On the crest of a wave: Portugal’s new eco holiday retreat

Rows of bungalows on stilts are stacked up a slope. Some are painted a pale terracotta colour; others are clad in wood. Sliding glass doors open onto balconies that overlook a wide, sandy beach. Clumps of grass sprout from the bungalows’ flat roofs. Spotlit in the early evening light, the geometric buildings of Noah Surf House are as incongruous as they are striking, as if someone has airlifted a Californian beach resort and accidentally placed it in an unremarkable Portuguese town.

The Portuguese coast is dotted with surf hostels and hotels, many of them between Lisbon and Figueira da Foz, a 300km stretch of shore that draws everyone from world record-breaking big wave riders to beginners dipping their toes in the sport for the first time. In the middle of this surf mecca is the little town of Santa Cruz, a summer escape for Lisbonites – it’s often a good few degrees cooler than the city – but usually bypassed by foreign visitors, who make a beeline for the surf towns of Ericeira to the south and Peniche to the north.

Lacking the cobbled-street charm, food and drink scene and chic boutiques found in the more famous surf towns, Santa Cruz seems an odd choice of location for a designer surf hotel. Yet Noah Surf House became an instant hit when it opened here in July last year, particularly among families in search of an active beach holiday. It’s also a prime example of the government’s new tourism strategy.

“Our goal is to spread tourism all over the country and all through the year,” secretary of state for tourism Ana Mendes Godinho told me when I met her in Lisbon after our stay. Godinho’s mission is the holy grail of tourism – encouraging more tourists spending more money while acknowledging that overcrowding, most notably in Lisbon but increasingly in Porto too, is a problem she can’t ignore. “We grew too fast and we weren’t prepared for it,” she said.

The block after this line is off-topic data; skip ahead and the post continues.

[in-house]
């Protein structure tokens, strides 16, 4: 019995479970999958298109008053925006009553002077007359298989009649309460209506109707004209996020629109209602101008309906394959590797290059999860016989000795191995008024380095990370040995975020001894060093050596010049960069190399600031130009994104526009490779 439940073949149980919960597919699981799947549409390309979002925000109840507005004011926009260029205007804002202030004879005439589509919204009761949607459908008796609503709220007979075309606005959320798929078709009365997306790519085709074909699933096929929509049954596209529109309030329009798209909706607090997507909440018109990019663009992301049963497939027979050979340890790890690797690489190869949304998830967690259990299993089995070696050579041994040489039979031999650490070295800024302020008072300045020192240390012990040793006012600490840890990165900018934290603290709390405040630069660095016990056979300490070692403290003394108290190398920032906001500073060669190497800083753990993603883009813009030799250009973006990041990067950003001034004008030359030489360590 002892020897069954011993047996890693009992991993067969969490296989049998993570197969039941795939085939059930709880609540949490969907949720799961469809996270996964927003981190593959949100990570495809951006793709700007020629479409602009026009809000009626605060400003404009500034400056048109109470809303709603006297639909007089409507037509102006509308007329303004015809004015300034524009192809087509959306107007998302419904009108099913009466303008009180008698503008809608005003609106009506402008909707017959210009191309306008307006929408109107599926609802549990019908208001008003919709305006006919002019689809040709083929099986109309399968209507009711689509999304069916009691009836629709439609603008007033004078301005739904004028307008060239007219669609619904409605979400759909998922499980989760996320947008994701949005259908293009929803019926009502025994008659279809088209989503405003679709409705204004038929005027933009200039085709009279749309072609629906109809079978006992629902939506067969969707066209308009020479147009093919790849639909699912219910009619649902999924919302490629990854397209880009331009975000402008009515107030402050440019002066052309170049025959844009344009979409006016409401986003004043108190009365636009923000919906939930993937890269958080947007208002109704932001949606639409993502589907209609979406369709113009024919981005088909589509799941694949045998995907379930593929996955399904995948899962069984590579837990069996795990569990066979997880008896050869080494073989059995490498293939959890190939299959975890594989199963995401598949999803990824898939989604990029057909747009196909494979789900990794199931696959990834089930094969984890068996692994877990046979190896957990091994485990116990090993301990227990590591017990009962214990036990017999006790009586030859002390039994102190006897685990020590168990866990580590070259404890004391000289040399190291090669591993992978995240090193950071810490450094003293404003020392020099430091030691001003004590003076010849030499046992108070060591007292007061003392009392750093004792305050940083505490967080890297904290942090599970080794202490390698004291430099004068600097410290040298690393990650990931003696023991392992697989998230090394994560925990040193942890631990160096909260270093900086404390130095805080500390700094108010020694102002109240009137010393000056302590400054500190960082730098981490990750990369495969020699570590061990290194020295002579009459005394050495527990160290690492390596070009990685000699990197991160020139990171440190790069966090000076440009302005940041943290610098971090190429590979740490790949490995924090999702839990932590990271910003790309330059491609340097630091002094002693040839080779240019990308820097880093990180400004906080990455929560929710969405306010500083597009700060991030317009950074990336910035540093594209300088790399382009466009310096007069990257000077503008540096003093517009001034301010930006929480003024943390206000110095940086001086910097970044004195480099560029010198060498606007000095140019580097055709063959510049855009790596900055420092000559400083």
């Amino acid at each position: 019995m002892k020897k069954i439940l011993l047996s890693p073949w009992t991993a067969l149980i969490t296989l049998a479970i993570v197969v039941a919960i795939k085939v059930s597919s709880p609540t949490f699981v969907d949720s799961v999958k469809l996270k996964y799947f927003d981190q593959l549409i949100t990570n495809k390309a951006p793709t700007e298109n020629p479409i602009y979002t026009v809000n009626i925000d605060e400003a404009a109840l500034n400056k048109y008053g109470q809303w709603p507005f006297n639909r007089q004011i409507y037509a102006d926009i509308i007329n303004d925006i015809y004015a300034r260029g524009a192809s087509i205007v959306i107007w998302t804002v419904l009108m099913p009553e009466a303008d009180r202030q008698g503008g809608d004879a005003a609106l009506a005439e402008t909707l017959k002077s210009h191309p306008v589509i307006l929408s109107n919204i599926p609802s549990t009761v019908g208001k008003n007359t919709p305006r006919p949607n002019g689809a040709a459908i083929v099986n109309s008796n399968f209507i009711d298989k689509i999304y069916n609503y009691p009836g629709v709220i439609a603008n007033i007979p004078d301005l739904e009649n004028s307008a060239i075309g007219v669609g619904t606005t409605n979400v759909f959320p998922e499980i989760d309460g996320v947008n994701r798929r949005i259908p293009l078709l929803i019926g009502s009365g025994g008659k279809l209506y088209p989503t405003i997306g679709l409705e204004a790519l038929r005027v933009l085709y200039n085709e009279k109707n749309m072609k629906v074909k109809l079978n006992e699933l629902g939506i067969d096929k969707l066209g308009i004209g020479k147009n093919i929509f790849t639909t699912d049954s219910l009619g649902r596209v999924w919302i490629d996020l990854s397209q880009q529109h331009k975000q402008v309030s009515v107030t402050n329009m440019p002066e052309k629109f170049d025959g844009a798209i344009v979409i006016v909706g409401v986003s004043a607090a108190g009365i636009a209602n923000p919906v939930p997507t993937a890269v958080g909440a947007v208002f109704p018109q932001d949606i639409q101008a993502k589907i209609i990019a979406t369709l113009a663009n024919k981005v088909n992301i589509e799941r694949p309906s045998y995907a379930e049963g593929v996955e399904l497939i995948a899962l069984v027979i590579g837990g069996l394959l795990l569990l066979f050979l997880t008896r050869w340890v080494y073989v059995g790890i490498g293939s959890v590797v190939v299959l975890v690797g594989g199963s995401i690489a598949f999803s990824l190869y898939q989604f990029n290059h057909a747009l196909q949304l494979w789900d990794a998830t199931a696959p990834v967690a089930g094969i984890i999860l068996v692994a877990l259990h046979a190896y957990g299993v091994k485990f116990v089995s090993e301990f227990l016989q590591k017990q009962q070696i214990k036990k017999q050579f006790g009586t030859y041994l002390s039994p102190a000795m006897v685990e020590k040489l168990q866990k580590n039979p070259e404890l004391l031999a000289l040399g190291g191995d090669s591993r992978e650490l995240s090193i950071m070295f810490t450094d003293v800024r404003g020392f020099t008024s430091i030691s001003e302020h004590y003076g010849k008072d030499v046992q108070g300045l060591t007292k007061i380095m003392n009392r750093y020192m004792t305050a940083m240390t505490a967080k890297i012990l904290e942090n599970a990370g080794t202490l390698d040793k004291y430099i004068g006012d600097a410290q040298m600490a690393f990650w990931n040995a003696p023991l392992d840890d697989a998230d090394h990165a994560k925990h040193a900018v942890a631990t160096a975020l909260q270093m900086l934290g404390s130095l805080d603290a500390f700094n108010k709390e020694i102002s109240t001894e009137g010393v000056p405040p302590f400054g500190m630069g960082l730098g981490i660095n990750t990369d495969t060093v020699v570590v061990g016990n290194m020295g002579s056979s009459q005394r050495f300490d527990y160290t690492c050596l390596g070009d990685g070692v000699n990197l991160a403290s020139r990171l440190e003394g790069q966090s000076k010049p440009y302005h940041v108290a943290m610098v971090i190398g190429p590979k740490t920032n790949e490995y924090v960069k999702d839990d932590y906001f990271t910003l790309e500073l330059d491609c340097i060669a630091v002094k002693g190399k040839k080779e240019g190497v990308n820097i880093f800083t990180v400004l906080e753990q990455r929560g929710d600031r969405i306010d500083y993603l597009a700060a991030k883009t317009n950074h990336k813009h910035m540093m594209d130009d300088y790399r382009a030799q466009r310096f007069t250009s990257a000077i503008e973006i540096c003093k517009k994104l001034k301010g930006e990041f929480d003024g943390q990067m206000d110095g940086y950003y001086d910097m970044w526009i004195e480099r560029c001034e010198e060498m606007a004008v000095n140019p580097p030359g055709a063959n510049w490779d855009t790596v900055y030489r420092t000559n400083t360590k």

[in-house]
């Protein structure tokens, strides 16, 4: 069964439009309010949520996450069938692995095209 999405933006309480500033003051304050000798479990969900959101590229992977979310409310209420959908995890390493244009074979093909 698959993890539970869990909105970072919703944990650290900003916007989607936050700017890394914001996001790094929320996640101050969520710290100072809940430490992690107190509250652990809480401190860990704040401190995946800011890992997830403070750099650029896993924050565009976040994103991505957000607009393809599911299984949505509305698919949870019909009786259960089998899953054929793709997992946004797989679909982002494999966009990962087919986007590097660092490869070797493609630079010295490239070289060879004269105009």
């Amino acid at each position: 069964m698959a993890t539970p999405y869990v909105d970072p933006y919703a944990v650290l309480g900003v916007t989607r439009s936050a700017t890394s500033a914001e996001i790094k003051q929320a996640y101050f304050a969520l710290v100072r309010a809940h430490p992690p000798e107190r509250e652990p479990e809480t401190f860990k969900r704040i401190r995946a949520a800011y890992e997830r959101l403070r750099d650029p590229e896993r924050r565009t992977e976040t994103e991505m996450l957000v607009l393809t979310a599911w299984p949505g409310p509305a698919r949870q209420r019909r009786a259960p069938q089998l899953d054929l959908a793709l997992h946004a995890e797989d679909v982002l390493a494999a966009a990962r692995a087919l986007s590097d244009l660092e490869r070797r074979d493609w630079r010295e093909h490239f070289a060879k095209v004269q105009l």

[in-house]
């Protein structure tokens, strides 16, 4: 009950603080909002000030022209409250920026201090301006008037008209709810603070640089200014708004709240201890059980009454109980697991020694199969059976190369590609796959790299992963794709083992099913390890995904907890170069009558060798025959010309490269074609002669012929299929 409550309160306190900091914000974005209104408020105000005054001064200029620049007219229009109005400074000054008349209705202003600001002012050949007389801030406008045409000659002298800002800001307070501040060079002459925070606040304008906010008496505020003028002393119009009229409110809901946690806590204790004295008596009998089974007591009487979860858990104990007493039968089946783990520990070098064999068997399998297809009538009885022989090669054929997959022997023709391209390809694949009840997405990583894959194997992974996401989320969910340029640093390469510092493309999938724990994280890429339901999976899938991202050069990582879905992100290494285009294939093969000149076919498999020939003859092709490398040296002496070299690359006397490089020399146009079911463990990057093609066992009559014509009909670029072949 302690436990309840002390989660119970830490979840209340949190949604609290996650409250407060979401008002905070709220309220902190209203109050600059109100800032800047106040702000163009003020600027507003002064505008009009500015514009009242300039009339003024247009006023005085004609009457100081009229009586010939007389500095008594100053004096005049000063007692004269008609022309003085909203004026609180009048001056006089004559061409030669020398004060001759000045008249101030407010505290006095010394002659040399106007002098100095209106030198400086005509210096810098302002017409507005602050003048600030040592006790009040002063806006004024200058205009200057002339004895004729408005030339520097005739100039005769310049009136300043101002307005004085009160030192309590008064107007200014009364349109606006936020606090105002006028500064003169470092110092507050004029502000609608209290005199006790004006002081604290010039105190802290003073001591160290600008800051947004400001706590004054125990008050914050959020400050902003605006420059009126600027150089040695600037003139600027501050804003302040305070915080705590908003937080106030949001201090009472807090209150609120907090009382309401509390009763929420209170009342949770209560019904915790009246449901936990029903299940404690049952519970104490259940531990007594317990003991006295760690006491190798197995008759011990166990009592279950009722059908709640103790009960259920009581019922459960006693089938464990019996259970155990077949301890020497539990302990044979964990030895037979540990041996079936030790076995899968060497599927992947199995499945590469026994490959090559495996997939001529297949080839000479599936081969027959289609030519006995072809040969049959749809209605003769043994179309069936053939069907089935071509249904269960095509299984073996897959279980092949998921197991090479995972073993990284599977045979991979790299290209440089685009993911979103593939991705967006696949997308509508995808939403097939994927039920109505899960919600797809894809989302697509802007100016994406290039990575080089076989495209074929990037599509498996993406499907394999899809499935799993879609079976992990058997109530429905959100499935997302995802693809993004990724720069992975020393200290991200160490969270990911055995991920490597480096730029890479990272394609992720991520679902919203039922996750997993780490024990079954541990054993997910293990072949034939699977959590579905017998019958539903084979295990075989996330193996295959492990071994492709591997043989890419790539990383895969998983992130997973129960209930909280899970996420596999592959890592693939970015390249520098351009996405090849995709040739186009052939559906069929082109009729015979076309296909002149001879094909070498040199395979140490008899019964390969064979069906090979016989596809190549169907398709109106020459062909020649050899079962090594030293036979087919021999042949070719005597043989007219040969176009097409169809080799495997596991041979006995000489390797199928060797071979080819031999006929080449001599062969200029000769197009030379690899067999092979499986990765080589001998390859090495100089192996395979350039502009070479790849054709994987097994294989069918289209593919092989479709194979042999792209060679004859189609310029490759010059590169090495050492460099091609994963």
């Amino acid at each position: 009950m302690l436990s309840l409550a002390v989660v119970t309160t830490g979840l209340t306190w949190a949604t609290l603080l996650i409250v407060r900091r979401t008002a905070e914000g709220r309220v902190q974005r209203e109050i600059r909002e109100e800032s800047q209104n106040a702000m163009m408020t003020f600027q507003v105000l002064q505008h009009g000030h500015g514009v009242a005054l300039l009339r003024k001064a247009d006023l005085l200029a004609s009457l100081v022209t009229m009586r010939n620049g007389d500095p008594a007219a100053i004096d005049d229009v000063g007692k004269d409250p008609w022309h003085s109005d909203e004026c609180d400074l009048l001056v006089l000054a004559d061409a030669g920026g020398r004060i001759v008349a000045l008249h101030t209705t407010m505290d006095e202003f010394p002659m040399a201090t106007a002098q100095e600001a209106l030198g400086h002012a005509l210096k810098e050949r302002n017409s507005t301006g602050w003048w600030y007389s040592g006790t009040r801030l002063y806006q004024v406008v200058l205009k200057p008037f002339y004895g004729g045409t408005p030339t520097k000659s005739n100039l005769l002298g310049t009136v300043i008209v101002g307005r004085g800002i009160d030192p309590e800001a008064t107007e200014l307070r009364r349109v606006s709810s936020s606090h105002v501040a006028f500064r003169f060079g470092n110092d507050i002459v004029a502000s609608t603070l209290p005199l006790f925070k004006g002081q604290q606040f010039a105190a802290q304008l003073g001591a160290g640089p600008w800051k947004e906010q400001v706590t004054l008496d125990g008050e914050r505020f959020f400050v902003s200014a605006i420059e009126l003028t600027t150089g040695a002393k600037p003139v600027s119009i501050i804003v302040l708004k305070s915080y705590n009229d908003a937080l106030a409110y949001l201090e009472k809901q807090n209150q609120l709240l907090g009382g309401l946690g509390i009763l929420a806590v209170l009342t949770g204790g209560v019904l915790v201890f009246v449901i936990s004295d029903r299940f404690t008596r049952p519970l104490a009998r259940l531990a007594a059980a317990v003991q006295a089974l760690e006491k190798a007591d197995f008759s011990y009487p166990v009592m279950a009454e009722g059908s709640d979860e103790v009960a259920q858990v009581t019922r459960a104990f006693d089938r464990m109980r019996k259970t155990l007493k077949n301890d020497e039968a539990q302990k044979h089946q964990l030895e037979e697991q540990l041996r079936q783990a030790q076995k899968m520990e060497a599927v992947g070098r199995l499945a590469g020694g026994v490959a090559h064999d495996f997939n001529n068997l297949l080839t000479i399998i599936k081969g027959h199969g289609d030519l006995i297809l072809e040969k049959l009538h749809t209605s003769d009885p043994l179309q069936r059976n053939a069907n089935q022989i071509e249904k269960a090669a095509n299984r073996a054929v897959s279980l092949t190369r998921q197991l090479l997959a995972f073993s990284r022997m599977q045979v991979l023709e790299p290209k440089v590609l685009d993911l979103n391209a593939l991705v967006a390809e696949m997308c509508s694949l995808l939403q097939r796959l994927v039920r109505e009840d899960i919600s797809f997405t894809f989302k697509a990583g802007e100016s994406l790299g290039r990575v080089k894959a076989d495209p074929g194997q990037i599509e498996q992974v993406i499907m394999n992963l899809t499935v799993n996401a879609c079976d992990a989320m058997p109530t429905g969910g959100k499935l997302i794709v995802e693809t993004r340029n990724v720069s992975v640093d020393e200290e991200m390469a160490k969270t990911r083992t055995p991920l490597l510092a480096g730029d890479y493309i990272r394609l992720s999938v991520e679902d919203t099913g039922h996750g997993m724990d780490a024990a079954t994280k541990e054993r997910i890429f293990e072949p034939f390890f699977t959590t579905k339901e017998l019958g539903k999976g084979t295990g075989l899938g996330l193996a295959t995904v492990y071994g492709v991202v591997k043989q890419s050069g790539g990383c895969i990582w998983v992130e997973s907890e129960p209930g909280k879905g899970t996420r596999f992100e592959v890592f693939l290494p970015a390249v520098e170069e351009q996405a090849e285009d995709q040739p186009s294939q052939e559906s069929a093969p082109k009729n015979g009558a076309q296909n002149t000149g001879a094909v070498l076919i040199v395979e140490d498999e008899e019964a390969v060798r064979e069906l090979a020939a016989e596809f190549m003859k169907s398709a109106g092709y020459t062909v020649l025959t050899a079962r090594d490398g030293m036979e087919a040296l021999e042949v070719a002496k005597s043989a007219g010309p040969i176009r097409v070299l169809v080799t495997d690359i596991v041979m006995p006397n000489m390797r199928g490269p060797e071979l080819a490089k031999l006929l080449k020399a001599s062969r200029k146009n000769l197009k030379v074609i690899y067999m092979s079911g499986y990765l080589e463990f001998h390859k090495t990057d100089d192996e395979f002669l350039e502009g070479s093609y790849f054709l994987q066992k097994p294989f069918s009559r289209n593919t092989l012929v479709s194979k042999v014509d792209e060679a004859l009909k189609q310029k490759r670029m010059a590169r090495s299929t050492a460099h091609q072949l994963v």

The government’s response is a €100m programme aimed at encouraging tourism developments outside the hotspots of Lisbon, Porto and the Algarve. Since it launched two years ago, more than 600 public and private projects have received support, ranging from wellbeing retreats to literary, surf and religious breaks, Jewish heritage sites to river beaches.

Santa Cruz is one such project – a series of events, including the Pro Santa Cruz surf competition, are putting the town and the surrounding beaches on the map. It was this investment that encouraged the couple behind the nearby luxury hideaway Areias do Seixo to open Noah Surf House. It doesn’t matter that sleepy Santa Cruz only comes alive for July and August. There are 11 beaches to explore and surf year-round. That’s if you ever leave this excellent accommodation.

My immediate thought the first time we climb the Noah Surf House’s spiral staircase up to the funky open-plan reception and restaurant, was wow, immediately followed by, “I’m going to have a job persuading my son, nine, to do anything other than hang out here.” He’d never seen anywhere like it: walls and ceiling hung with an old fishing boat, nets and octopus traps; a giant TV screen playing big wave surf videos on a loop; a rack of surf boards standing by the reception desk; an infinity pool overlooking the beach; a skatepark; a table tennis room; a hot tub; a garden with chickens – basically a very cool playground with, best of all, loads of children his age to play with. He loved the hanging bunk in our bungalow room, too.